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Suicide bombing suspects freed

Ishag Ali and Hussain Afeef were suspected of links with the Islamic State terror group.



The criminal court has freed two suspects charged with terrorism for allegedly planning to carry out suicide attacks in the capital Malé.

At a pre-trial hearing Sunday, Judge Adam Arif reportedly granted a conditional release based on their treatment during detention and the state’s failure to respond.

The hearing was scheduled to hear a motion from defence lawyers seeking their release from custody. 

Ishag Ali was charged with attempting to carry out a terrorist attack and Hussain Afeef was charged with planning to carry out a terrorist attack.

The pair was arrested in September last year and charged in November. When pre-trial hearings began in early January, the court ordered their detention for the duration of the trial.

At Sunday’s hearing, the state submitted two more audio analysis reports as evidence to prove they were working in collaboration with the terrorist group Islamic State.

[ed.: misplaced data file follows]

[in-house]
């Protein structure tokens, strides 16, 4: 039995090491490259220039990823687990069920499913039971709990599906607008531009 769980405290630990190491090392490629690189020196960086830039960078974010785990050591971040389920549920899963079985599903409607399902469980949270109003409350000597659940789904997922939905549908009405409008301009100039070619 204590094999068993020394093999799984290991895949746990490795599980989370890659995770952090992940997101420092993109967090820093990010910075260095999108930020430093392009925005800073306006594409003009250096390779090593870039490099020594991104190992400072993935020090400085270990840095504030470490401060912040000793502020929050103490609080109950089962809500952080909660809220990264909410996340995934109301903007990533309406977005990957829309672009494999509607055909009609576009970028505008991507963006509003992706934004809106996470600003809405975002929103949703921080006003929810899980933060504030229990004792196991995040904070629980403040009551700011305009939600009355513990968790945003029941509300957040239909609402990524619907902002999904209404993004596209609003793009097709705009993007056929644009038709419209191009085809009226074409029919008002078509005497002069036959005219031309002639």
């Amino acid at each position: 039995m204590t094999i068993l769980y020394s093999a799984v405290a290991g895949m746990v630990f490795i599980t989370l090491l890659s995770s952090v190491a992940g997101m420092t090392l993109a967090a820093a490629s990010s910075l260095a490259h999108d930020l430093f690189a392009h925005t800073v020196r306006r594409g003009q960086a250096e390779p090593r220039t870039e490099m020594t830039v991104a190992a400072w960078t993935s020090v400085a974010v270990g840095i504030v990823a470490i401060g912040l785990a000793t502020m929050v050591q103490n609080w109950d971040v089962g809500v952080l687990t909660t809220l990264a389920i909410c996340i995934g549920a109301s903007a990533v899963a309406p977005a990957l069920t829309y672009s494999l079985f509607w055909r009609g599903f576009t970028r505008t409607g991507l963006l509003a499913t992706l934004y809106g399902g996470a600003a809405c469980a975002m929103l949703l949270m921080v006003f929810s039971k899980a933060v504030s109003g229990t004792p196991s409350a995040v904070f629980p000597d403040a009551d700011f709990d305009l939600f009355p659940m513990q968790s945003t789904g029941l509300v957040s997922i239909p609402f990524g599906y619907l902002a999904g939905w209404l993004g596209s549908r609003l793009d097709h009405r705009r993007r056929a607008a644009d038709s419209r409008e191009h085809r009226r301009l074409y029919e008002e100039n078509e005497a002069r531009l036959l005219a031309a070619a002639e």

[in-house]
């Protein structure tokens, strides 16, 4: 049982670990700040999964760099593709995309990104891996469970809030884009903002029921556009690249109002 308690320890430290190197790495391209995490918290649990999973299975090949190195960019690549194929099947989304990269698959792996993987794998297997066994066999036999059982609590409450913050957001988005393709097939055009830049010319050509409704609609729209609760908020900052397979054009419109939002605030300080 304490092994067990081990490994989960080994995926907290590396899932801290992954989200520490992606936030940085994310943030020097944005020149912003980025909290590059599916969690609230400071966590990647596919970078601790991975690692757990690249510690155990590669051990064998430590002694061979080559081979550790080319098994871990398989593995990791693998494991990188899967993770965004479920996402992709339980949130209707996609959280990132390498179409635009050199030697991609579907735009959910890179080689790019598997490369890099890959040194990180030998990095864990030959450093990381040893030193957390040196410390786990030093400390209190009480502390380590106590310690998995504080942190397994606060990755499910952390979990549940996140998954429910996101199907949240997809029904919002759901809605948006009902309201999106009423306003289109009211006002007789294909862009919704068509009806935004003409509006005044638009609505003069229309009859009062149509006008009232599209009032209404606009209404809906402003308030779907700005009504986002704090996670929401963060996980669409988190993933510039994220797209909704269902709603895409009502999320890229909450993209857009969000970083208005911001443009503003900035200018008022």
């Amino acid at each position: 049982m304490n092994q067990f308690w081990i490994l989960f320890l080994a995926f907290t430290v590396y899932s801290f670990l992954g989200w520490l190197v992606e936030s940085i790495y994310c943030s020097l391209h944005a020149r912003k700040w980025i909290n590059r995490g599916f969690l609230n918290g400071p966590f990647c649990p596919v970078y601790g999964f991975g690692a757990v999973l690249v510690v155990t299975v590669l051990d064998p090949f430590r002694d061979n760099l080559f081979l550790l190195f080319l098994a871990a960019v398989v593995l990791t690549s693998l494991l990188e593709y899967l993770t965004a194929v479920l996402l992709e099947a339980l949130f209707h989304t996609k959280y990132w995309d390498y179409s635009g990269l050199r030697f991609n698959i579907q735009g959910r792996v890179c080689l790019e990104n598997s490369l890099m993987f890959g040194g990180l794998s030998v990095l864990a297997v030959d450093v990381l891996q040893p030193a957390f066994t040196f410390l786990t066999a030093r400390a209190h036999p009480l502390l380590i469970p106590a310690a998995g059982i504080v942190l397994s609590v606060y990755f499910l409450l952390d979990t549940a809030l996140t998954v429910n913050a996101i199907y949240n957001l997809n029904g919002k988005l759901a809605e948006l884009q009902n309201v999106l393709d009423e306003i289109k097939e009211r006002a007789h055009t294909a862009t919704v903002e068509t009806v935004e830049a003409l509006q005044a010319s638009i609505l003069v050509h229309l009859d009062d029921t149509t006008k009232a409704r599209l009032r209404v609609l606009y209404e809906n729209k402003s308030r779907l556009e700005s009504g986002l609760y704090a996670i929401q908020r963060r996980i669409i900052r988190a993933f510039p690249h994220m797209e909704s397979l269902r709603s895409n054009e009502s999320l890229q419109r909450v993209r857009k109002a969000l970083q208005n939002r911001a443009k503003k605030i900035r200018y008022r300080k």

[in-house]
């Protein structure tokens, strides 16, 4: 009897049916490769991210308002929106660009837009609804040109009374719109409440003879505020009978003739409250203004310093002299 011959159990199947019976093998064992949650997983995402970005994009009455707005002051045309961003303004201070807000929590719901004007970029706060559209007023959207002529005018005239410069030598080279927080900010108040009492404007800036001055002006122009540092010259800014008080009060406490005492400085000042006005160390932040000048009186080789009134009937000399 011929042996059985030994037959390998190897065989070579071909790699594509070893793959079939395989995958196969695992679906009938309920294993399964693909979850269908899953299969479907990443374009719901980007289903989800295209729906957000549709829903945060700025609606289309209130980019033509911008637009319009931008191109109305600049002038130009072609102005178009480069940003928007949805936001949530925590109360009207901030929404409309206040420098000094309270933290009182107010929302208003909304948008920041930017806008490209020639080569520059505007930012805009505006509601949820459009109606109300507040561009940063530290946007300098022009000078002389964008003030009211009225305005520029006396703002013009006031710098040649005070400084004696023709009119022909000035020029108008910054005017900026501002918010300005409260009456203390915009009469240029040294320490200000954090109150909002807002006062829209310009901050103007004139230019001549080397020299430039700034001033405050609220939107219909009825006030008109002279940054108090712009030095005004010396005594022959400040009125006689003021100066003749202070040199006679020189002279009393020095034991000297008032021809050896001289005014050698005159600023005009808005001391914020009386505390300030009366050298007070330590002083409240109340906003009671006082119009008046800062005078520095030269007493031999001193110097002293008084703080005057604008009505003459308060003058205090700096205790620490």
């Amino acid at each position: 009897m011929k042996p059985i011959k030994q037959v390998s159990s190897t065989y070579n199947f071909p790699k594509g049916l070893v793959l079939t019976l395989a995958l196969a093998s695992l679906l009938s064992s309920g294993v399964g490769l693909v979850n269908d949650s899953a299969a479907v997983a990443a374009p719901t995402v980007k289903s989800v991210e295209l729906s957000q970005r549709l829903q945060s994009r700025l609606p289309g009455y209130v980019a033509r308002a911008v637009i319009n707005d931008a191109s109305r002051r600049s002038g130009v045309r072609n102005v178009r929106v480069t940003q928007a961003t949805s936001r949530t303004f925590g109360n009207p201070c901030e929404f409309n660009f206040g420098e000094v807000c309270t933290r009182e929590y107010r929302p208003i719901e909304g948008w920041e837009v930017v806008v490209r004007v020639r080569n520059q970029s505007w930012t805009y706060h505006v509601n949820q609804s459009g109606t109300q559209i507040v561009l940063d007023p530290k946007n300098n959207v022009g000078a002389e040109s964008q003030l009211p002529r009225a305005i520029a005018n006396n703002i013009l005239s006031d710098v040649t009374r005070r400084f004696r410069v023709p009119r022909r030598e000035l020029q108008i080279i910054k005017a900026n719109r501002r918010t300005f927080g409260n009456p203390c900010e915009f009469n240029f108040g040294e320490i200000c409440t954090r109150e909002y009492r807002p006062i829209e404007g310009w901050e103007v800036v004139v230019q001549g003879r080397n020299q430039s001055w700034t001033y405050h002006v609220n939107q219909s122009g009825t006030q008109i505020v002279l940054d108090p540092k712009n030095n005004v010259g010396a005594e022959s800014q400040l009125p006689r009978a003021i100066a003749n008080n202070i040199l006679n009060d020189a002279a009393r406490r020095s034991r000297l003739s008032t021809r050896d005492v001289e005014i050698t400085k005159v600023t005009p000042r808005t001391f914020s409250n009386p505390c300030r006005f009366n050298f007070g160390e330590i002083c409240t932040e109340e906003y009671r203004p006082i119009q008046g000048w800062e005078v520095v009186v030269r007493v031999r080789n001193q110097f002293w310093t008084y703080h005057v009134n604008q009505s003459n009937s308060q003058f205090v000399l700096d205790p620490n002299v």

They face a jail sentence of up to 20 years if found guilty.

Last month, two suspects charged with terrorism in connection with a separate bomb plot were freed on medical grounds.

The two men were among four arrested in April last year for allegedly planning bomb attacks in five areas of the capital city. They were also accused of working with the IS group.

Closed hearings have been taking place since charges were pressed in July.

A US-based security and risk management consultancy estimates around 200 to 250 Maldivians are known to be fighting in Syria and Iraq, making the island nation the highest per capita foreign fighter contributor.

Earlier this year Defence Minister Adam Shareef said the number of Maldivians travelling to Syria to fight with jihadist groups was rising.

He put the figure at 61, up from the previous number of 49.

The Global Terrorism Index 2017 from the Institute for Economics and Peace observed the Maldives was “grappling” with the challenge of returning foreign fighters who may radicalise others or attempt attacks.

“The country has little experience with counterterrorism and has hundreds of soft targets such as hotels perched on atolls in the Indian Ocean,” it said.

An anti-terror law was passed in 2015 after the outgoing administration was accused of ignoring the threat posed by jihadi recruitment since the first reports of Maldivians joining terror groups emerged in 2013.

At least six Maldivians fighting with the al-Qaeda-affiliated Al-Nusra Front in Syria are believed to have been killed in battle.

In July this year, a Maldivian man fighting with the IS in Syria was beheaded by Maldivian fighters in the rival terrorist group Tahrir al Sham.